Scents. There are three bars of soap in the linens area of my closet. One is atop washcloths, a patchouli noir scent from an English company; another is atop hand towels, a French triple milled soap called Beach; the other is atop bath towels, “Log Cabin, Fir and Cedar,” a goat milk soap. Each awaits its turn to be used. When I open the door, I’m greeted by a muted masculine scent, a blending of the three aromas. It’s not a luxury I’d usually have. (I’m Ivory Soap Bill.). They are a housewarming gift from a thoughtful friend.
A Chaplet. In a prayer book published by Caritas of Birmingham, Alabama, entitled Pieta, is the Chaplet of St. Michael. The prayers invoke St. Michael and the nine choirs of angels to intercede in prayers for our lives so that we reflect charity, repentance, humility, and obedience, and they ask for protection from temptations and evil. The nine specific prayers are followed by an Our Father and three Hail Marys. There is a special recognization of the angels Michael, Gabriel, Raphael, and our guardian angel, each accompanied by an Our Father. It’s an impressive, meaningful, and beautiful chaplet that brings blessings to a prayer life.
Ephemera of a Vocation. I have collected all that I have of it: letters of recommendation from administrators, colleagues, and students for teaching positions, letters supporting applications for teaching awards, photographs of characters and scenes of plays I’ve directed for school and community groups, letters of thanks from students, programs of high school and community plays I’ve directed, programs of piano recitals I’ve played for community groups. What does one do with such a collection?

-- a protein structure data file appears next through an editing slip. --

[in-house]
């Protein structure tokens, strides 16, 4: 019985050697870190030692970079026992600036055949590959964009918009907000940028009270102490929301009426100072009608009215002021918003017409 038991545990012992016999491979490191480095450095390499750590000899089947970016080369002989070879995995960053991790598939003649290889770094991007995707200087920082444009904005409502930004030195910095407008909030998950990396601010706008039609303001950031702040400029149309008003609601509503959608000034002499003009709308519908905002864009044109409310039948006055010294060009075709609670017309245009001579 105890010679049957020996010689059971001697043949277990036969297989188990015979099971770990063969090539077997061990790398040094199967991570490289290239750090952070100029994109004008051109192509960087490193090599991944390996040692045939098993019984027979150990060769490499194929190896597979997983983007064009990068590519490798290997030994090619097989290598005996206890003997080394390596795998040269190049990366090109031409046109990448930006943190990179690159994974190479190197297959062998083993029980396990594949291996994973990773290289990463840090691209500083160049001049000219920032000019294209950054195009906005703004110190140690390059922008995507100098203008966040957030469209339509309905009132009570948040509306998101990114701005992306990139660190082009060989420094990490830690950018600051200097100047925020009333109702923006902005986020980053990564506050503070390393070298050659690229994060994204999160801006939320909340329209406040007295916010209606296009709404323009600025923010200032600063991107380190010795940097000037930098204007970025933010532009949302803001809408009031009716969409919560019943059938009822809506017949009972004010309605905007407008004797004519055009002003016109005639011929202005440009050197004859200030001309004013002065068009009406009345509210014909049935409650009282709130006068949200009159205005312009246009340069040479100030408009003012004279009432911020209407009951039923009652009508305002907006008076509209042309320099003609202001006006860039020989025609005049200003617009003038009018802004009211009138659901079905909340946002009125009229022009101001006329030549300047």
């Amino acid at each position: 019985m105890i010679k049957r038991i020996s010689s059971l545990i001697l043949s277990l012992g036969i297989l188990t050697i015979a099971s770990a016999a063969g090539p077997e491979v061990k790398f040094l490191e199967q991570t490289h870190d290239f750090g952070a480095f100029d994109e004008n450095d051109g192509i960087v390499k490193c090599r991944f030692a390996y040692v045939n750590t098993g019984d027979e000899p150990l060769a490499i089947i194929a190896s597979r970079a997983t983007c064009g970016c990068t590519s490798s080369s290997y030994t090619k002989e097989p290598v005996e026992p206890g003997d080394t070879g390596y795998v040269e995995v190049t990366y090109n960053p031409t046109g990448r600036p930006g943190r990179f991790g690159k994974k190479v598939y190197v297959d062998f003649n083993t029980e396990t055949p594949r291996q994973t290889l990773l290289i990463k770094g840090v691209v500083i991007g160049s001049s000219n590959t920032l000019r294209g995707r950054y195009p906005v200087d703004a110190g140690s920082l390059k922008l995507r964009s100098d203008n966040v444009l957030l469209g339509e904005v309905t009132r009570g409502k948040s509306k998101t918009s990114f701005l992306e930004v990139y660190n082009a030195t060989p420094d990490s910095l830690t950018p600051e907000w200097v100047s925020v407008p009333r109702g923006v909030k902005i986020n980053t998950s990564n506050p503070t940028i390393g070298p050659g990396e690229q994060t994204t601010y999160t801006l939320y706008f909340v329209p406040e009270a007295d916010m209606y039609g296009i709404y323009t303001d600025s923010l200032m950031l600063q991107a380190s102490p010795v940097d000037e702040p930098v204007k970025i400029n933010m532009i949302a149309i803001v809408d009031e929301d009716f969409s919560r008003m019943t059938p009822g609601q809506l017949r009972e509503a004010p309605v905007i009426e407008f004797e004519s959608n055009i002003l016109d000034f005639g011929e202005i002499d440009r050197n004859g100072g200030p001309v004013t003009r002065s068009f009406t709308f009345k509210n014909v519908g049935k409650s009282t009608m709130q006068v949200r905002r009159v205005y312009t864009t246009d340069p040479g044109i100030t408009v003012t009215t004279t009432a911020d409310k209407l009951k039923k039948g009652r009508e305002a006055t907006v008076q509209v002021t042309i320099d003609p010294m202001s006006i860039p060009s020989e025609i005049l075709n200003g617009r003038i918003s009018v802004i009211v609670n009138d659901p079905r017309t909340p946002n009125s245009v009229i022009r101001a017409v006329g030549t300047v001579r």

I have put all of the things into manila envelopes, one each for ever place I worked. I don’t want to keep those things. They belong to the past, and each person in the past associated with my work has his or her own memory, good or bad or indifferent or none. I do not want to foster nostalgia or a reconstructed past.
It’s time to let it go. I thought about a celebration and burning it or burying it. A former student has agreed to take it. I mailed it by FedEx this week.
It’s good to remember, to be thankful for a full and meaningful vocation, and to move past, to move onward.
Notes on Reading. Fiction. Claire-Louise Bennett, Pond. This short novel in stream-0f-consciousness technique gives insights into the life of a woman in Ireland living near a village. She ruminates about various mundane things, such as storing and arranging fruit in bowls on a window sill, cooking, noticing how spreading cold butter crumbles bread, bathing during a storm, remembering sexual experiences, and observing animals. Except for the interesting use of images and narration, the book is inconsequential.